* Just because we relate mostly to a certain type, that does not mean that we will always operate in a predictable way. The influence of the type will vary in relation to levels of self-awareness and our ability to manage the habitual responses of type.

    * We should not make assumptions about how a person of a certain type will behave, as that may not always be the case depending on the variables noted above

    * Understanding of type is not an excuse for behaviour. (“I do that because I am a five.”)

    * We are influenced by both our Enneagram personality as well as our experiences, culture and environment.

    * Our Enneagram type does not change – what changes is our response to the push of the personality through increased self-awareness.

    * There is no better or worse Enneagram type – they all bring amazing gifts that we need in the world and the workplace, and these gifts outweigh the challenges.

    * When we know what the challenging parts of our personality are we can consciously choose our responses rather than allowing a habitual response or pattern to prevail.

    * The knowledge just helps us to understand what the motivations and influences are for each type and what the behaviours might be at the stress and the security point. It provides a foundation for greater tolerance and understanding and more authentic conversations.

    Veronica Lunn - 23rd May 2019

    The Enneagram as a tool for self-discovery: Waking up to our own Stories

    The Enneagram describes nine different stories, or ways that we might operate when we are on automatic pilot. There is no better or worst personality type: they are just nine different filters to the outside world.

    Each personality has its own unique defence mechanism. Each of us believes that our strategy for survival is the right one. These strategies feel right. Sometimes, though, they lead us and others astray. The Enneagram provides a framework to guide and support a personal shift away from the survival strategy to an understanding of the other positions and more conscious behaviour.

    Self-awareness and Personal Mastery

    Through self-observation you can understand the relationship between you and your personality and what triggers your survival strategy. It is important to note that there are several survival strategies for each type. How dominant they are will depend on the level of self-awareness and self-management. Peter Senge argued that we need to be able to self-observe and that we need to discuss our behaviours with others. One of his Pillars of Leadership is Personal Mastery. For Senge, Personal Mastery embodies the skills we need to master ourselves as adults rather than children. This involves self-discipline as opposed to reacting compulsively. Through self-observation you can understand the relationship between you and your personality and what triggers your survival strategy. “Managers must learn to reflect on their current mental models, that is their primitive survival strategy. … If managers believe their world views are facts rather than a set of assumptions, then they will not be open to challenging their world views.” (Peter Senge. The Fifth Discipline).

    Our Enneagram Mental Maps

    Our brain wiring is individual. Thoughts, memories, skills and experiences create a web of complex chemical pathways or neurotransmitters forming our mental maps. We process information in a fraction of a second and compare it to our pre-existing maps. New data is continually compared to our existing maps. We tend to remember information that supports our beliefs far better than information that disproves them. People tend to fight hard to hold on to their view of the world. When external realities change, people’s internal realities often do not change as quickly. We see things according to our assumptions and expectations – our mental maps. Unfortunately, we often make the assumption that another person’s brain works the same as ours which often causes difficulties. It is important that we understand that the map is not necessarily the territory.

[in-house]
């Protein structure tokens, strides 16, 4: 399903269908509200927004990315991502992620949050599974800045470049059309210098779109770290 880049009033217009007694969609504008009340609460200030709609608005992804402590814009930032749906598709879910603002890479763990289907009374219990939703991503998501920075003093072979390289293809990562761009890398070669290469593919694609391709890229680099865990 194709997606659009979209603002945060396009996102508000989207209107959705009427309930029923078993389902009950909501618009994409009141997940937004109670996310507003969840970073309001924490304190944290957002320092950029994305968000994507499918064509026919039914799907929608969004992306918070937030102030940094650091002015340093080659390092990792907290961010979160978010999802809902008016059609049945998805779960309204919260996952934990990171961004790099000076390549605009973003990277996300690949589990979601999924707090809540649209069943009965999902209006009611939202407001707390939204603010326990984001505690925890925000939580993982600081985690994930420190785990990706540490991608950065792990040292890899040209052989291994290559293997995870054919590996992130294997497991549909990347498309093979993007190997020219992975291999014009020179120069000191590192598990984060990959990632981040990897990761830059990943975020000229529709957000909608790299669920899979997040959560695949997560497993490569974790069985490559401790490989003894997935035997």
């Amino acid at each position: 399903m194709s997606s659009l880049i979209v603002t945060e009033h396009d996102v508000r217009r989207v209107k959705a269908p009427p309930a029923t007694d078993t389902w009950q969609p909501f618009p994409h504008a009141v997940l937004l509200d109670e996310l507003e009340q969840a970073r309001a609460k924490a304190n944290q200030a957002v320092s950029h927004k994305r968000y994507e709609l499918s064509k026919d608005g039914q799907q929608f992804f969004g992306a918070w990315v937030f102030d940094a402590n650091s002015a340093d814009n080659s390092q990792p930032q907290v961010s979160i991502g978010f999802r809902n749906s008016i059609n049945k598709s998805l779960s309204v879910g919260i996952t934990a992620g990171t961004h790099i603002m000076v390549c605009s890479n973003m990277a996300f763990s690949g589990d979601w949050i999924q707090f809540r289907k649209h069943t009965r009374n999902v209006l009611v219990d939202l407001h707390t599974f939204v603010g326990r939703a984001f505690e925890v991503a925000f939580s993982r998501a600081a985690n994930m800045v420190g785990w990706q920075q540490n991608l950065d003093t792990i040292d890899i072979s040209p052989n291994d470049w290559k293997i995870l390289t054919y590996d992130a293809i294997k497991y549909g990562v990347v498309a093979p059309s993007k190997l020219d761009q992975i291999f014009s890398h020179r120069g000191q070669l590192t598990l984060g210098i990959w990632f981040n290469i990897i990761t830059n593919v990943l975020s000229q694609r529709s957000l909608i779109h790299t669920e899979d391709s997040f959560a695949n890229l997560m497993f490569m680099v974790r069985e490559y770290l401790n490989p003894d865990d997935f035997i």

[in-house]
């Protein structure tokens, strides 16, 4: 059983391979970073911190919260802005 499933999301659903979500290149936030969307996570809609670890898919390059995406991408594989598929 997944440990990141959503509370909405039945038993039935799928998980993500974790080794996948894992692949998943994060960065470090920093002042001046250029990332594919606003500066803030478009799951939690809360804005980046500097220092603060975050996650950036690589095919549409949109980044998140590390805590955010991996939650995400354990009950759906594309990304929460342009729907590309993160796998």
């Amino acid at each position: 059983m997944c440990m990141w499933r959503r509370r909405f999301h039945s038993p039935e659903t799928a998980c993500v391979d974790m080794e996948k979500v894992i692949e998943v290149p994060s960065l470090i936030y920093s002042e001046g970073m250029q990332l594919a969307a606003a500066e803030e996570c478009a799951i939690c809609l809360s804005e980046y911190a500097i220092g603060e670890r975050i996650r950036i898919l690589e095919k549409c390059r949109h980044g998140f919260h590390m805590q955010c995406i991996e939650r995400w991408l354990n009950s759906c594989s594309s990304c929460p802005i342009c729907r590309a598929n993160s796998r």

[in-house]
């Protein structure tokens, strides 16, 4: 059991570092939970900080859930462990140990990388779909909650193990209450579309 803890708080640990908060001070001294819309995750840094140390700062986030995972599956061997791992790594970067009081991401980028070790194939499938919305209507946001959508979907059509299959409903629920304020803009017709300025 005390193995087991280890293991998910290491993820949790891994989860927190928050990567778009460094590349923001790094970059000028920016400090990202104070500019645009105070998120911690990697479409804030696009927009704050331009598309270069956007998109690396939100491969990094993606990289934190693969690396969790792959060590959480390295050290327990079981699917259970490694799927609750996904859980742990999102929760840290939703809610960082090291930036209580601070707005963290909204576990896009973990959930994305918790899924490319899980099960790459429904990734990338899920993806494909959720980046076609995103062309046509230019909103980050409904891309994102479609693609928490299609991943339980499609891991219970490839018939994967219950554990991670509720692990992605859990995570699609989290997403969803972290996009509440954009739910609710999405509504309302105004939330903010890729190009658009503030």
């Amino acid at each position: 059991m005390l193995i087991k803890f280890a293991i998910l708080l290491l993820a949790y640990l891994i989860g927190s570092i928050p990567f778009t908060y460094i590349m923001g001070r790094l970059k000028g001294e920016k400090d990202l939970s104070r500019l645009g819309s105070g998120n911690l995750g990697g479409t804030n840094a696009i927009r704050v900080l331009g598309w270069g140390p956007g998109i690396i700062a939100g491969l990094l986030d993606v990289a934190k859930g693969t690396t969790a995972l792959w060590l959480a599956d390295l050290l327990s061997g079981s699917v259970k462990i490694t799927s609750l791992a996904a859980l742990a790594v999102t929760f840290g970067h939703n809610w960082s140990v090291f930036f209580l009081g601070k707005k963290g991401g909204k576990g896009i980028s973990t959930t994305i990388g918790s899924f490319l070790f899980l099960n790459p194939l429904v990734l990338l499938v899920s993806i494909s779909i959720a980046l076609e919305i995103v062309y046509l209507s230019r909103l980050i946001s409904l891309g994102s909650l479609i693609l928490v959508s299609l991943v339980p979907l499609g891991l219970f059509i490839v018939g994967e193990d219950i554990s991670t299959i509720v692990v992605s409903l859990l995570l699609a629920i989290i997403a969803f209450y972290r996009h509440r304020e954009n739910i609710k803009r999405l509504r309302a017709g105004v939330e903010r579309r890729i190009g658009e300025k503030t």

Changing our stories

    Our inner stories use well-laid neurological tracks. They are what we rely on when we are on automatic. The art of learning is stimulating new neural connections. It takes more effort and energy in adulthood to learn things which would have come easily in early years, because of ingrained patterns that are already in place. It is even more difficult when we have to change old habits and replace them with ones that are more effective. Studies in neuroplasticity have overturned the doctrine of the unchanging brain. A brain system is made up of many neuronal pathways, or neurons that are connected to one another and work together. Secondary neural pathways can be “unmasked” and strengthened. This is the plasticity of the brain at work. The brain can re-organise its maps.Understanding the inner stories and their patterns helps us to make conscious choices about how we act, think or feel. If we are self-aware, we can recognise these patterns and choose not to allow the mental map or patterning to influence us unduly. Portia Nelson describes this process of changing the habitual response to the inner story. Waking up to our own stories through increased self-awareness can be a humbling process.

    Veronica Lunn - 8th May 2019

    Introducing the Enneagram

    The Enneagram (from the Greek words ennéa, meaning "nine" and grámma, meaning something "written" or "drawn") is a framework for better understanding of self and others. of It is principally understood and taught as a typology of nine interconnected personality types.

    The nine personality types are represented by the points of a geometric figure called an Enneagram, which indicate connections between the types. The Enneagram symbol has roots in antiquity and can be traced back at least as far as the works of Pythagoras. There has been a recurrent theme in Western mystical and philosophical tradition—the idea of nine divine forms. This idea was discussed by Plato as the Divine Forms or Platonic Solids, qualities of existence that are essential, that cannot be broken down into constituent parts. This idea was further developed in the third century of our era by the Neo-Platonic philosophers, particularly Plotinus in his central work, The Enneads.